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Indian High School Students From Bay Area Develop AI Software To Tame California Wildfires

Indian High School Students From Bay Area Develop AI Software To Tame California Wildfires

Sanjana Shah and Aditya Shah during the testing of Smart Wild Fire Sensor (Image Source: Google)

Two-Indian origin highschool students in the US came up with a novel AI-based device that could detect wildfire at an early stage and help the authorities to tame it before its vast outbreak.

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California-based high schoolers, Aditya Shah and Sanjana Shah developed Smart Wild Fire Sensor using Tensorflow, Google’s open-source software library to achieve this. The Bay Area teens built the product as part of the Google challenge that requires the participant to use Artificial Intelligence for social good.

In recent times, wildfire outbreak has been rampant in California and in other parts of the US, requiring the authorities to evacuate people to avoid a calamity of large scale. The high school seniors were inspired to build the device after their own experience of being evacuated at the nick of time.

The Smart Wild Fire Sensor, built on TensorFlow was developed by the students after feeding the software library with information such as images and weather parameters for dataflow programming. They baked AI into the product to understand and compile the environmental landscape of a vast area as it is humanly impossible to physically scan vast areas, “This is where the role of the machine and artificial intelligence come in,” Aditya exclaimed while speaking to a local daily in Pune. In order to achieve the exact precision, they partnered with Google to analyse whether images from drones and satellites could aid the device in preventing wildfire.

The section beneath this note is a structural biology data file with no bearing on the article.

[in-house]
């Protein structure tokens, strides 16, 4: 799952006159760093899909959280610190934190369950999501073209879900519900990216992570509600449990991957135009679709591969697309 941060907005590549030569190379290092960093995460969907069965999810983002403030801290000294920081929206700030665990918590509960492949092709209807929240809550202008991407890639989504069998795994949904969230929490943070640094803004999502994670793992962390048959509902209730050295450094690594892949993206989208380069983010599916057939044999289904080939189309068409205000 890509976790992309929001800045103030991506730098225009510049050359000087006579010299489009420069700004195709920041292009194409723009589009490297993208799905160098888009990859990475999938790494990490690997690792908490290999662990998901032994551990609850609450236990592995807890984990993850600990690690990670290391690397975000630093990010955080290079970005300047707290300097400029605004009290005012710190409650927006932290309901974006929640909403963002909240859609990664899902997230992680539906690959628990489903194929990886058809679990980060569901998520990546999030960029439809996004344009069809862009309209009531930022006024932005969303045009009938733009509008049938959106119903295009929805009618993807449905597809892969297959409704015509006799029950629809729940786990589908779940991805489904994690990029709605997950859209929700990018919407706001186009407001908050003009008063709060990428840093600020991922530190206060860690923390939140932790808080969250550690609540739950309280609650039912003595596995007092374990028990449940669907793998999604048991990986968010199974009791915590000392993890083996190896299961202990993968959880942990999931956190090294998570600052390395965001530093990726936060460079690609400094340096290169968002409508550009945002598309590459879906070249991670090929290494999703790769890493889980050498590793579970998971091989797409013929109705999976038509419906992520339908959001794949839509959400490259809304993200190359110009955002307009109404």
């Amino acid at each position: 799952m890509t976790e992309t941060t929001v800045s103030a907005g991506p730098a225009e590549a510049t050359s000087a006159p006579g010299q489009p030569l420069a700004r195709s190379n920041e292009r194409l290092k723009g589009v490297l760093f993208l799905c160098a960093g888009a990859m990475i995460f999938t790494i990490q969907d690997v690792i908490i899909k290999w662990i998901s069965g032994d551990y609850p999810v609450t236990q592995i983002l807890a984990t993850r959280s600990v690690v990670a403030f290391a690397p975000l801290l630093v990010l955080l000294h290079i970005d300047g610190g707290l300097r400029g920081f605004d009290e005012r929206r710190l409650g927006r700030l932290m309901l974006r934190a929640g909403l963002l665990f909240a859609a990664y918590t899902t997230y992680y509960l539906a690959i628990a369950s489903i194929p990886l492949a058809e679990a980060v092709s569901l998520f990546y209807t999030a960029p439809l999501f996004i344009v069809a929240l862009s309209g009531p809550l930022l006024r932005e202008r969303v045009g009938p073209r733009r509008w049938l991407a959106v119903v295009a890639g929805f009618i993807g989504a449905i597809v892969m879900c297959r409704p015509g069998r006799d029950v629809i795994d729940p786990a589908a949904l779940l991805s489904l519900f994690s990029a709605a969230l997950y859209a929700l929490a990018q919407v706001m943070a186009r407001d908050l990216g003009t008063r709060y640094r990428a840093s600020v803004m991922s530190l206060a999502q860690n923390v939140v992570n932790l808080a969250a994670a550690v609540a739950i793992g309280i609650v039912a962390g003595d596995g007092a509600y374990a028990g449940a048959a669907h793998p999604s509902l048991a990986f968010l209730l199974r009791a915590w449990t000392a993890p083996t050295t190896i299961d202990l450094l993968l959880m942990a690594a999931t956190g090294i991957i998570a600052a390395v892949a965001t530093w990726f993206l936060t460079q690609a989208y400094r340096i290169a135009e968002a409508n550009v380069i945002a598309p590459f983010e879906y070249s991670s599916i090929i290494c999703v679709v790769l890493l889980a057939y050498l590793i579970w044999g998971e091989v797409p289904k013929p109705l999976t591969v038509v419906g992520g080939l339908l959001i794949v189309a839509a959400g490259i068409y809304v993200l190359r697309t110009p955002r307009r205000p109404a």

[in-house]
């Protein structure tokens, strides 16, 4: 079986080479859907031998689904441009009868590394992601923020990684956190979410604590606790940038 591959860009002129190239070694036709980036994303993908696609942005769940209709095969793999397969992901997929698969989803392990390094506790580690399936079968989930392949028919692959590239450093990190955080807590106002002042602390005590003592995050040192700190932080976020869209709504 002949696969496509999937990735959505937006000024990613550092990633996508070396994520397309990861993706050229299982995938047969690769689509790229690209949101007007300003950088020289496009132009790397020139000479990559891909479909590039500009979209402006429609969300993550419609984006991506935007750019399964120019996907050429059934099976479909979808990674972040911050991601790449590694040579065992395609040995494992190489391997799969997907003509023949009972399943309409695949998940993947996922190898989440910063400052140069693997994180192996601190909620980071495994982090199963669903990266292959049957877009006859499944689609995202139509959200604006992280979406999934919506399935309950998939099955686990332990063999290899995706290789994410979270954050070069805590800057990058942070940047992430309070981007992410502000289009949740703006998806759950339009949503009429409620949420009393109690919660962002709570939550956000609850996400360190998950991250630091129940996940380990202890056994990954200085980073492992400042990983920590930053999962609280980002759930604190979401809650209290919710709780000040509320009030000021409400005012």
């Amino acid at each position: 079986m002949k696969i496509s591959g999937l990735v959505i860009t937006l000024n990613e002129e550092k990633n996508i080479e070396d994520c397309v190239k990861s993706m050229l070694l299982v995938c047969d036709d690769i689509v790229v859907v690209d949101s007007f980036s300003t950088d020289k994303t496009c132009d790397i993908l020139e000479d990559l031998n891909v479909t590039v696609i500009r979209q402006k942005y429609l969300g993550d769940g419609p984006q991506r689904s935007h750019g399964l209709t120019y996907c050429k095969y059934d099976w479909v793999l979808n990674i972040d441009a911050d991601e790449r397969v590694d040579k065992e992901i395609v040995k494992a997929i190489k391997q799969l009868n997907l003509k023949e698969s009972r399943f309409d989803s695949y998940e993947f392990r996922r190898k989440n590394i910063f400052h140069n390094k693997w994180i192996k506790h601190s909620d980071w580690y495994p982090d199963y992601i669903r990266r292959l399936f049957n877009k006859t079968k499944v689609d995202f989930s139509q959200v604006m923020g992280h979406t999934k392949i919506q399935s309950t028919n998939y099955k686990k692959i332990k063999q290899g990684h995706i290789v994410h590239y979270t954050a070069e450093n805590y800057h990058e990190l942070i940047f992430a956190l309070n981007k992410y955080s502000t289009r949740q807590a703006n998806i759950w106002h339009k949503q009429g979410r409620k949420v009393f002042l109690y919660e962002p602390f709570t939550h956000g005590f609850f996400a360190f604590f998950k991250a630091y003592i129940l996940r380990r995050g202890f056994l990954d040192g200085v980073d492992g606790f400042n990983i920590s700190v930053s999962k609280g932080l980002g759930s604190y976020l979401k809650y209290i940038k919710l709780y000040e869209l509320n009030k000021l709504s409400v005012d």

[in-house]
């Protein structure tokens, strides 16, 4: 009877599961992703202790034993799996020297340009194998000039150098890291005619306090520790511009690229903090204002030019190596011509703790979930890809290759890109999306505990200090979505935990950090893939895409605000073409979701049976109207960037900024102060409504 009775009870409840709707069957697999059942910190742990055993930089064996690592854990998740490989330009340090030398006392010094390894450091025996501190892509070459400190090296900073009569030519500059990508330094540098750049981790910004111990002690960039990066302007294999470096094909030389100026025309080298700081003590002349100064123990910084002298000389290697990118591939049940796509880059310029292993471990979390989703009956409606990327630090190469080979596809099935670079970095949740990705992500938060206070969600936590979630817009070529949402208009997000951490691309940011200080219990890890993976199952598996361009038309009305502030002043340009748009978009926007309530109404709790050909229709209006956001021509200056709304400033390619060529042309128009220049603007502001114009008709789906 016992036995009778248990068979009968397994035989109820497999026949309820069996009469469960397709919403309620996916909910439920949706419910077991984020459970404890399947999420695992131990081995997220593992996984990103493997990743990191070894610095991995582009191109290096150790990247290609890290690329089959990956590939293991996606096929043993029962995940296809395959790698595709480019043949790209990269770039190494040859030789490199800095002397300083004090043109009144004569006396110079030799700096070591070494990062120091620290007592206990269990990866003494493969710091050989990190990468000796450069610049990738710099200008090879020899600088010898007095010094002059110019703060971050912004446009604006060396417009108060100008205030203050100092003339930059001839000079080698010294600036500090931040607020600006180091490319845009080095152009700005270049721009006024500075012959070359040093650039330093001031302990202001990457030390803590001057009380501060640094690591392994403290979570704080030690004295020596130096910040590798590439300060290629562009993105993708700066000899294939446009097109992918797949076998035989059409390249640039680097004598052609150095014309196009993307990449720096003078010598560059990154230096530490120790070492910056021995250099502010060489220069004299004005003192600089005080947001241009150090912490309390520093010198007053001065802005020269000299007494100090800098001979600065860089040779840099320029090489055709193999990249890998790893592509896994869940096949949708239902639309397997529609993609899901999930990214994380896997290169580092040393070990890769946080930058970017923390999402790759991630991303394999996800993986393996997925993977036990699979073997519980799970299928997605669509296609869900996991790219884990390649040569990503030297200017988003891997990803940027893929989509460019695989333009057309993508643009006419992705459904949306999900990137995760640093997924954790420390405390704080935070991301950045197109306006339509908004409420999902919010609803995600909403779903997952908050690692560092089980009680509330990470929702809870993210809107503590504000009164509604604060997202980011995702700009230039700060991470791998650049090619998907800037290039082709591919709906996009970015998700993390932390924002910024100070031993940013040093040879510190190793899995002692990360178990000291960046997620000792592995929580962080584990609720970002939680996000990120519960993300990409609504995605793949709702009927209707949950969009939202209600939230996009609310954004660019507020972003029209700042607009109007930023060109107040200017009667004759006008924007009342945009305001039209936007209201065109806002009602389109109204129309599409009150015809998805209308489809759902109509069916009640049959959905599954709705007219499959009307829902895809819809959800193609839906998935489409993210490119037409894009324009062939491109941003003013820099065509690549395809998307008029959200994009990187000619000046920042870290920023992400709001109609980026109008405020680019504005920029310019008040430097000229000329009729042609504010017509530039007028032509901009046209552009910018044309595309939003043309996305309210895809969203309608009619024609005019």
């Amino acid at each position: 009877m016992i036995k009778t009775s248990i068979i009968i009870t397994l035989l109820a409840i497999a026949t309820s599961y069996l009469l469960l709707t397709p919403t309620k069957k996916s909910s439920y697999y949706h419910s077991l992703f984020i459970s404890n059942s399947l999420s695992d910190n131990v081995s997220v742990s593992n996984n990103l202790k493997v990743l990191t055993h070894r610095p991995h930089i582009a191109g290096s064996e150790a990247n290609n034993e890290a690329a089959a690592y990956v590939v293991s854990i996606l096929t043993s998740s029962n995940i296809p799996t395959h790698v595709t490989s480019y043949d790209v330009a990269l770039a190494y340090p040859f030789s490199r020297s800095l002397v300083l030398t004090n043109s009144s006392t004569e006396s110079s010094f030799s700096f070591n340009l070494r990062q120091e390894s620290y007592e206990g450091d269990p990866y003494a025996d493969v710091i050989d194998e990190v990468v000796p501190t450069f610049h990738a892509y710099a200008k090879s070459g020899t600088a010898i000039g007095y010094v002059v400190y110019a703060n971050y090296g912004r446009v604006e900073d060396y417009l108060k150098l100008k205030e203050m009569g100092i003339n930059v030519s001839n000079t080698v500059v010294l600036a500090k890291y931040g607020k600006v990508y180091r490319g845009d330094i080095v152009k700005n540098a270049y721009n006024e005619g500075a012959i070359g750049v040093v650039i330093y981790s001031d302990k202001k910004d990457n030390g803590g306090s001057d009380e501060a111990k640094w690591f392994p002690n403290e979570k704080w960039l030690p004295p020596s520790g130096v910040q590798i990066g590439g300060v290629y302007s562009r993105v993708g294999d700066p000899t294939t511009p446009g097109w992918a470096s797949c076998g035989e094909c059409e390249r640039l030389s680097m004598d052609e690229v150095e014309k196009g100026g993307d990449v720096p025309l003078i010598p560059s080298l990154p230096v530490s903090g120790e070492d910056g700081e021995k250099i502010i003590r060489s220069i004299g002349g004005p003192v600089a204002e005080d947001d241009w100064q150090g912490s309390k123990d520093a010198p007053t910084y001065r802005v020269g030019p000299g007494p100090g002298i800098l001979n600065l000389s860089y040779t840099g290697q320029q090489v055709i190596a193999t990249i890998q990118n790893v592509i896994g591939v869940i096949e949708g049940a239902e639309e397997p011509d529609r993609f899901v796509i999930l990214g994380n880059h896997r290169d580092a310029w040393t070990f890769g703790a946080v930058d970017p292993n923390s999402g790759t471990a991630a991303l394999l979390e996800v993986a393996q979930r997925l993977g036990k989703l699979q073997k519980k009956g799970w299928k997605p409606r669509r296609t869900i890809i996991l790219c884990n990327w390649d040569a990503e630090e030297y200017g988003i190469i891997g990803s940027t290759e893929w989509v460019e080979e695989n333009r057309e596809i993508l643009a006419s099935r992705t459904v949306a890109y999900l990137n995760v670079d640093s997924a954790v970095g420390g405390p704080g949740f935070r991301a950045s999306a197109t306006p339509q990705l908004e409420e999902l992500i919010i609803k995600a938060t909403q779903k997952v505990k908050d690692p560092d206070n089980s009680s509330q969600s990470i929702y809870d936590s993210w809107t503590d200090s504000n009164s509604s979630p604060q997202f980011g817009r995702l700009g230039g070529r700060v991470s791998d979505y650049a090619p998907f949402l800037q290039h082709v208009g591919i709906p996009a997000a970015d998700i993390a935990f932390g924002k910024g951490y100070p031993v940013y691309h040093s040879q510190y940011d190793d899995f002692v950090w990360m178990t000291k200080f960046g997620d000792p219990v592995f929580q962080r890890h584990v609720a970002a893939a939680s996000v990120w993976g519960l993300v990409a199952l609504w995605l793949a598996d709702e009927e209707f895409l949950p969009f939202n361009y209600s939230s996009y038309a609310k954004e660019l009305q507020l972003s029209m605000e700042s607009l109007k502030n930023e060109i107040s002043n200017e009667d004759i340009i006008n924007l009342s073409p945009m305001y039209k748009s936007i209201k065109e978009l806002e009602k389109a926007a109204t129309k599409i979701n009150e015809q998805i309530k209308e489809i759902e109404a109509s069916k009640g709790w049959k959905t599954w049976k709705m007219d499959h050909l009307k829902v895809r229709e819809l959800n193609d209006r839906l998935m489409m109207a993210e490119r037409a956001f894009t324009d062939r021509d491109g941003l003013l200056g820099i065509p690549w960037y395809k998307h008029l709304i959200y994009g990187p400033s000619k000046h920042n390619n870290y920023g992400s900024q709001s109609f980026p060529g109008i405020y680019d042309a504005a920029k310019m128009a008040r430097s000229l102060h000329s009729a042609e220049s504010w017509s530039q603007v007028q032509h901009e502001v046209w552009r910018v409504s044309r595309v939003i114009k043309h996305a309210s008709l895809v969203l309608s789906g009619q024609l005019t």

The device also takes into consideration other crucial inputs such as moisture content in the leaves, dryness in the air, its direction, the temperature in the area and density of the foliage to arrive at the conclusion. “During the experimental stages, the device was installed on with the camera facing down. It would then capture images of the foliage surrounding the trees in the forest,” Aditya said.

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However, it wasn’t easy for the students to train the device  to predict the occurrence of a wildfire due to the quantity of data which was fed into the system, speaking about some of the challenges that they faced, Sanjana said, “The main challenges were to get the right set of images and making the bunch of sensors to work with one another and co-ordinate to provide the right results. We had to collect at least 500 good images for the database to achieve 89 per cent accuracy.”

Hailing the students for their commendable work for the society, Marika Olsen, Google’s corporate communications and public affairs executive said, “The Smart Wild Fire Sensor project is a good example which highlights what can be done by AI without needing a PhD in computing. We were impressed by their ingenuity and wanted to spotlight them to show what was possible when determined people with varying backgrounds are capable of engaging of AI to solve problems in our communities.”


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